Doors Open Days is Scotland’s largest free festival that celebrates heritage and the built environment, new and old. Every September, you can explore hundreds of fascinating buildings across Scotland for free. Some open up once a year, some just once in a lifetime.
Doors Open Days is a national event run by the Scottish Civic Trust. Information about the national programme, including event listings, can be found at www.doorsopendays.org.uk. Doors Open Days, along with Scottish Archaeology Month take place throughout Scotland and are part of European Heritage Days – an initiative which promotes a sense of community and a “common heritage” throughout the continent.
2018 Programme Highlights:
Bowling Basin and the Bowling Harbour Project
This is the western most end of the Forth and Clyde Canal. Besides the boats and lockgates, there is the old rail bridge above and the arches below. The specific focus this Doors Open Day is the Bowling Harbour Project.
The arches now house a variety of commercial units. Those on the canal section have such things as cycle hire. Those overlooking the Basin have arts and crafts. The Bowling Harbour Project will be arranging stalls and activities. That includes a guided look at the basin and canal, its history and features that many visitors usually miss. Even a canoe trip on the canal.
Dumbarton Central Station & The Armed Forces Veterans Association
The station is a category A listed building, a great example of Scottish industrial heritage. The railway originally opened 1854, but was altered and widened to the south in about 1896. The present structures are mostly from 1896 although electrification had an impact on the canopies.
But for this Doors Open Day we are drawing attention to the Armed Forces Veterans Association which can be found on Platform Two. This is a small but fascinating centre for the veterans of our armed services. You are invited to pop in to see what they do and perhaps exchange stories. Those manning it are keen to chat about the association and children may find the models of interest.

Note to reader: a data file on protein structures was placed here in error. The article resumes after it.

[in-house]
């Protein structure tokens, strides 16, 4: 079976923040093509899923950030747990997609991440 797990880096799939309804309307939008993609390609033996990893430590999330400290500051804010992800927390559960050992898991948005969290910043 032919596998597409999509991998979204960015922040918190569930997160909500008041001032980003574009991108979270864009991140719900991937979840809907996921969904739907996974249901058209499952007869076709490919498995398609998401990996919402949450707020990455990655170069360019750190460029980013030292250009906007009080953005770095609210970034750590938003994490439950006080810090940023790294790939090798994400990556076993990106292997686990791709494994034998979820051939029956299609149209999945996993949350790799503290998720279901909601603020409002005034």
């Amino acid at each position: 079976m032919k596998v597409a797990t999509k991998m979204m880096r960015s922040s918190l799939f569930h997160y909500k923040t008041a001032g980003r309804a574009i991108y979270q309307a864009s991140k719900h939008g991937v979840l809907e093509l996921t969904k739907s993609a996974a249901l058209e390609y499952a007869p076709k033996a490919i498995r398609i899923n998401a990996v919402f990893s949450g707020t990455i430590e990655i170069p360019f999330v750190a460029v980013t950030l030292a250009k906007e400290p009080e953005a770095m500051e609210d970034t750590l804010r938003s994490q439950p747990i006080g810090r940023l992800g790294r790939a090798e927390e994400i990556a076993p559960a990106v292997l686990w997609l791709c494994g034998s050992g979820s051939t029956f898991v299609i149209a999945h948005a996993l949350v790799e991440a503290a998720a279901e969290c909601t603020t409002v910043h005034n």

There is a small cafe on Platform One.
Dumbarton Fire Station
Part of the Scottish Fire and Rescue Services. Learn about the service, careers, fire safety at home and other aspects. See fire engines up close and meet the firemen who man them. All of the family will find this fascinating.
While the library has some interesting architectural features, it is for what else is available that it is included in this Doors Open Day event. These include:
Local history materials, family history resources and archives covering the Dumbarton and Vale of Leven areas
Local history resources including some publications for sale
An exhibition on "From Living Memory to Memorial: Dumbarton’s WWI Stories".
Gardens at Robin House
There are great gardens at Robin House, which is very near Balloch. Robin House is the local premises of Children's Hospices Across Scotland (CHAS). It is reached from Mollanbowie Road in Balloch and is close to the road entrance to Balloch Castle and park from the east side. The sweeping roofscape of this impressive modern building is by Hoskins Architects (2000). As this is a children's hospice, there is no access to within the building itself, but it can be enjoyed from the garden. Definitely suitable for all the family.
Masonic Lodge, Alexandria
Category A listed 1888-91. Former J A Campbell William Ewing Gilmour Institute for Working Girls. Renaissance halls with Baronial keep and hammer-beam roof. This roof is one of only three examples (the other two being at Stirling and Edinburgh Castles). There are wall paintings by Harrington-Mann.
A good example of Scottish Baronial style municipal architecture in red Locharbriggs sandstone. It was constructed in College Park, presented to the town by Lord Overtoun. This was originally a park near the medieval collegiate church of St Mary, but later the College Park House, owned and occupied by McMillan's shipbuilders were demolished to build the Municipal Buildings.
Great stained glass.
Riverside Parish Church
A plain pedimented Georgian building designed by John Brash of Glasgow, architect, in 1811. But surprises await you. It has magnificent stained glass windows which you need to appreciate from the inside. There are several from notable artists. Look out for that by William Morris. And then enjoy the glorious light through that of the Millenium Window created by renowned glass artist John Clark
St Augustine's Episcopal Church